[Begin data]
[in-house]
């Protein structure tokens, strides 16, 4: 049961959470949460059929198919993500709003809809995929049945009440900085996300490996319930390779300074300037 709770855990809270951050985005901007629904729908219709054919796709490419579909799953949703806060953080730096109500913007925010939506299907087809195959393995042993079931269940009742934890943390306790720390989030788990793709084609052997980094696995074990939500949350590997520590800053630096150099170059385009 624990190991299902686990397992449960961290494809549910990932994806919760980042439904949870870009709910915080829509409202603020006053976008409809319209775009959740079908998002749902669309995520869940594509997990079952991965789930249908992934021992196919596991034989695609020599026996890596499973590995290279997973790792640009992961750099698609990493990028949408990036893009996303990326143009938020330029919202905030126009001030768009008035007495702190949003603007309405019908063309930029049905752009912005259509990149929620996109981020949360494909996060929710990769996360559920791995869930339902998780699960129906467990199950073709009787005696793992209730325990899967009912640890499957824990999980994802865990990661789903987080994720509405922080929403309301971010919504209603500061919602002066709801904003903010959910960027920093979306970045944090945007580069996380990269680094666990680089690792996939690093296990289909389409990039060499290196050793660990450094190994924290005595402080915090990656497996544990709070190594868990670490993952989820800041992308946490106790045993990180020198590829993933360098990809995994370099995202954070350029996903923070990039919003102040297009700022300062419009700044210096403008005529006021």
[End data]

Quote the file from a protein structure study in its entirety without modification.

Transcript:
[in-house]
């Protein structure tokens, strides 16, 4: 049961959470949460059929198919993500709003809809995929049945009440900085996300490996319930390779300074300037 709770855990809270951050985005901007629904729908219709054919796709490419579909799953949703806060953080730096109500913007925010939506299907087809195959393995042993079931269940009742934890943390306790720390989030788990793709084609052997980094696995074990939500949350590997520590800053630096150099170059385009 624990190991299902686990397992449960961290494809549910990932994806919760980042439904949870870009709910915080829509409202603020006053976008409809319209775009959740079908998002749902669309995520869940594509997990079952991965789930249908992934021992196919596991034989695609020599026996890596499973590995290279997973790792640009992961750099698609990493990028949408990036893009996303990326143009938020330029919202905030126009001030768009008035007495702190949003603007309405019908063309930029049905752009912005259509990149929620996109981020949360494909996060929710990769996360559920791995869930339902998780699960129906467990199950073709009787005696793992209730325990899967009912640890499957824990999980994802865990990661789903987080994720509405922080929403309301971010919504209603500061919602002066709801904003903010959910960027920093979306970045944090945007580069996380990269680094666990680089690792996939690093296990289909389409990039060499290196050793660990450094190994924290005595402080915090990656497996544990709070190594868990670490993952989820800041992308946490106790045993990180020198590829993933360098990809995994370099995202954070350029996903923070990039919003102040297009700022300062419009700044210096403008005529006021």